TERRIE SUIT: We opposed that bill.

HERSHER: Terrie Suit heads the Virginia Realtors Association, which represents about 35,000 real estate agents in the state. She says one reason they opposed the bill was because it would have required people selling homes to disclose whether the home was in a flood zone.

SUIT: It leads the buyer to rely on information from a non-professional, from someone who has no expertise in flood hazard zones, no expertise in flood insurance requirements. And it's very concerning to us.

HERSHER: Kerrie Obbink testified in favor of the bill. She spoke as a flood survivor and also in a professional capacity. After her house flooded, Kerrie became a real estate agent. And even though it's not required, she says she tells her clients about flooding. And she makes sure everyone she works with knows what flood risk actually means.

OBBINK: I say, OK, this house is going to require flood insurance by your lender. That doesn't mean that you're going to flood, but it means that you have a very high chance of flooding over the course of your 30-year mortgage. OK, well, we're only going to be here for three to five years, so that doesn't matter. I thought the same thing. Let me show you my pictures.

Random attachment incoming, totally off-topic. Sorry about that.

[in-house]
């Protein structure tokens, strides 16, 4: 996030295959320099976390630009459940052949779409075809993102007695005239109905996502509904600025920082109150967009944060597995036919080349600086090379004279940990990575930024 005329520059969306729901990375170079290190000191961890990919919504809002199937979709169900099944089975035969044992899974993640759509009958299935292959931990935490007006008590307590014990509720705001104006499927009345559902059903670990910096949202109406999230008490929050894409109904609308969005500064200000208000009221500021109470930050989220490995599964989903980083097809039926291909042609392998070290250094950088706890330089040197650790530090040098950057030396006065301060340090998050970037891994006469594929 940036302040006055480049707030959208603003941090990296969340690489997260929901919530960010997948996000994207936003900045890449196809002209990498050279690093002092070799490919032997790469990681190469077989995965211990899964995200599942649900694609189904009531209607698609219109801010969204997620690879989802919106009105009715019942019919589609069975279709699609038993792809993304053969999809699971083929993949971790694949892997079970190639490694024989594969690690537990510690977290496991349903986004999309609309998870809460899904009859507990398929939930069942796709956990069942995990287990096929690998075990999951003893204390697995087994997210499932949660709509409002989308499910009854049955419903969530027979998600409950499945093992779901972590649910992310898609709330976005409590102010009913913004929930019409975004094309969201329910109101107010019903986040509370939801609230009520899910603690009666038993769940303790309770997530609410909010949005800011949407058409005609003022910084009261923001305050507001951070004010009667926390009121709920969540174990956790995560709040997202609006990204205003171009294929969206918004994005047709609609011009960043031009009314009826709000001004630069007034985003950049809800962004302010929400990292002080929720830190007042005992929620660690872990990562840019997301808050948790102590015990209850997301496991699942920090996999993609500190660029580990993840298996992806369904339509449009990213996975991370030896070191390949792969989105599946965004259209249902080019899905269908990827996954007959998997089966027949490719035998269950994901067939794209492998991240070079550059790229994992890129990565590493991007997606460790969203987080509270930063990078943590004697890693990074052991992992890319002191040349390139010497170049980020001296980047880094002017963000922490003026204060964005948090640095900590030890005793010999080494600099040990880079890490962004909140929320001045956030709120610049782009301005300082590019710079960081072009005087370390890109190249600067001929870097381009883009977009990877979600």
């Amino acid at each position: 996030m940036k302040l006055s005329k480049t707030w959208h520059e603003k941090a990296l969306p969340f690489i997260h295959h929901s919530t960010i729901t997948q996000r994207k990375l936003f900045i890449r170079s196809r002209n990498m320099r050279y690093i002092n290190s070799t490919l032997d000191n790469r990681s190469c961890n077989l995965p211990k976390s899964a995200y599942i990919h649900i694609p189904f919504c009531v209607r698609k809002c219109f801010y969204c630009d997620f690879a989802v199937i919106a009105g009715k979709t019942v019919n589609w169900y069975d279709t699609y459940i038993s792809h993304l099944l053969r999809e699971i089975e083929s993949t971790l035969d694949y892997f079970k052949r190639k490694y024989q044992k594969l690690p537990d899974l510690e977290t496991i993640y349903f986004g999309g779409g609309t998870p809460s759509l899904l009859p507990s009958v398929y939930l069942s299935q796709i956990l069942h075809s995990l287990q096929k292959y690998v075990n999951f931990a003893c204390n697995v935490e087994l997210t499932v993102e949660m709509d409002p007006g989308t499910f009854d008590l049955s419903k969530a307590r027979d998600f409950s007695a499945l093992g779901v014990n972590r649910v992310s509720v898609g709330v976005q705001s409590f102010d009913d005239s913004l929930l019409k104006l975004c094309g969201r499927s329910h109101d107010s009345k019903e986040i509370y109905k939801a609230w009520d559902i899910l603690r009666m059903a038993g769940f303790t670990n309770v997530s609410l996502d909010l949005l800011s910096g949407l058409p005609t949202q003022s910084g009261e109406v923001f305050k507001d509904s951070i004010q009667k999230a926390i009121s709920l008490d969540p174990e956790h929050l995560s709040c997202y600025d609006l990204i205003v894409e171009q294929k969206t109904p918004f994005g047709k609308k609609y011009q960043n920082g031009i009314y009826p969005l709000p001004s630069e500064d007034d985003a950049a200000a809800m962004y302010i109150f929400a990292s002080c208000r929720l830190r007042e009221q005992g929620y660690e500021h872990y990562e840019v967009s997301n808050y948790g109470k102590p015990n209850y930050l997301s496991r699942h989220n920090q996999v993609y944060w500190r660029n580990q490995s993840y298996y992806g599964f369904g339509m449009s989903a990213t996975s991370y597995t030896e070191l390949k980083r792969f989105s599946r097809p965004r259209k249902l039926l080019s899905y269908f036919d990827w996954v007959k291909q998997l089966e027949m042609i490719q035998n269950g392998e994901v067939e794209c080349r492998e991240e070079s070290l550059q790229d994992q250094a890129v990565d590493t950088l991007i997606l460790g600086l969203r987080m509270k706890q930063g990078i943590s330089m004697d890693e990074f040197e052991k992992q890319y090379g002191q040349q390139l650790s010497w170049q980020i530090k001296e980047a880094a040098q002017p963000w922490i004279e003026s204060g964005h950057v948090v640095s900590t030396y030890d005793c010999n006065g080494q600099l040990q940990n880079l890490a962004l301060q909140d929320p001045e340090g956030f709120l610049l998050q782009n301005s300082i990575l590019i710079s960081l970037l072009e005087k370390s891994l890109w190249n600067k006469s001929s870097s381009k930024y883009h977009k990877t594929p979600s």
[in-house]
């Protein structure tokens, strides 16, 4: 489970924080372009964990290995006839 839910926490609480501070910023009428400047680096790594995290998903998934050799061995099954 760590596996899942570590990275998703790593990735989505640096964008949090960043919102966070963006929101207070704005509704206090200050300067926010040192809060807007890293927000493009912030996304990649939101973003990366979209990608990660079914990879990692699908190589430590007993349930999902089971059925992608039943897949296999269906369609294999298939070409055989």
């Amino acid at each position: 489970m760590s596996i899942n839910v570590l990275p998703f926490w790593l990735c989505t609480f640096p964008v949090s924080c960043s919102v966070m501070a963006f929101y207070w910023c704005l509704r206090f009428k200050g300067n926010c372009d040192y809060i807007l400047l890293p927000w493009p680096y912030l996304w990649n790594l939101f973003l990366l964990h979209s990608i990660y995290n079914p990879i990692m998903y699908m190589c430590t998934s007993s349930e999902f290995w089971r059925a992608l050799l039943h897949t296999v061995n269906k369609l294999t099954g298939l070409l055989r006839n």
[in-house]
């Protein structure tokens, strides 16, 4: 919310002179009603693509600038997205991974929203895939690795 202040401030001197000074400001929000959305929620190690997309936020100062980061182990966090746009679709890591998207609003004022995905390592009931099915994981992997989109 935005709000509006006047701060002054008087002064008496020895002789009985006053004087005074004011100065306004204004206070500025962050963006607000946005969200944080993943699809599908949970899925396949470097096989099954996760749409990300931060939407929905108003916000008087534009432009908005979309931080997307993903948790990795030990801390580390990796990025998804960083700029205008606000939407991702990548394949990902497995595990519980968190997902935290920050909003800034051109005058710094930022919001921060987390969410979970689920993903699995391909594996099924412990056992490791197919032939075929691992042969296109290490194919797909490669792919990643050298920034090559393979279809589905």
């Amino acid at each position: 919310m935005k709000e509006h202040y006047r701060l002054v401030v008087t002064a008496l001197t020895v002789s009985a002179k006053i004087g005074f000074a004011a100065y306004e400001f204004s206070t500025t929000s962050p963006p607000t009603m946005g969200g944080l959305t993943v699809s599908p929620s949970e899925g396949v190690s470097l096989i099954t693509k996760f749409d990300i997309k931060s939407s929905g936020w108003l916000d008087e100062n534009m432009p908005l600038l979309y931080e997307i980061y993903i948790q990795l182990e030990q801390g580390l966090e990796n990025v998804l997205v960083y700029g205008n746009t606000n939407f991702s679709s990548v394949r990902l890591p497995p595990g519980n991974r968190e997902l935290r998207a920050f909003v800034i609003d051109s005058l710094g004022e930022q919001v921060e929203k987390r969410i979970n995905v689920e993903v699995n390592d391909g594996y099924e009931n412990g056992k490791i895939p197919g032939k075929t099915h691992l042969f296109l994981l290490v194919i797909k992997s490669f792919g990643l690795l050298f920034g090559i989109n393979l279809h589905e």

HERSHER: She wants to make sure people understand living in a flood zone can be perilous even if your house hasn't flooded yet. Scott Harris knows that all too well.


HERSHER: His house in Baltimore didn't get any water in it in the 2018 flood, but now he knows he's in a flood zone. He has to pay for expensive flood insurance, about $1,200 a year, that they had no idea they should budget for when they bought the place.

HARRIS: I got to do what I got to do. I'm bent over a barrel. I can't do anything else about it.

HERSHER: Because he knows next time, the water might not stop in the yard.

HARRIS: It's not a matter of if but when. And it just seems like, with climate change period, we seem to be getting more and more rain, heavier rain. And it's been a lot more unpredictable.

HERSHER: He says his family will probably try to move in the next few years. And unless laws change, when they do move, it will be up to them whether to tell potential buyers about the neighborhood's history of flooding and how much flood insurance costs.

Rebecca Hersher, NPR News.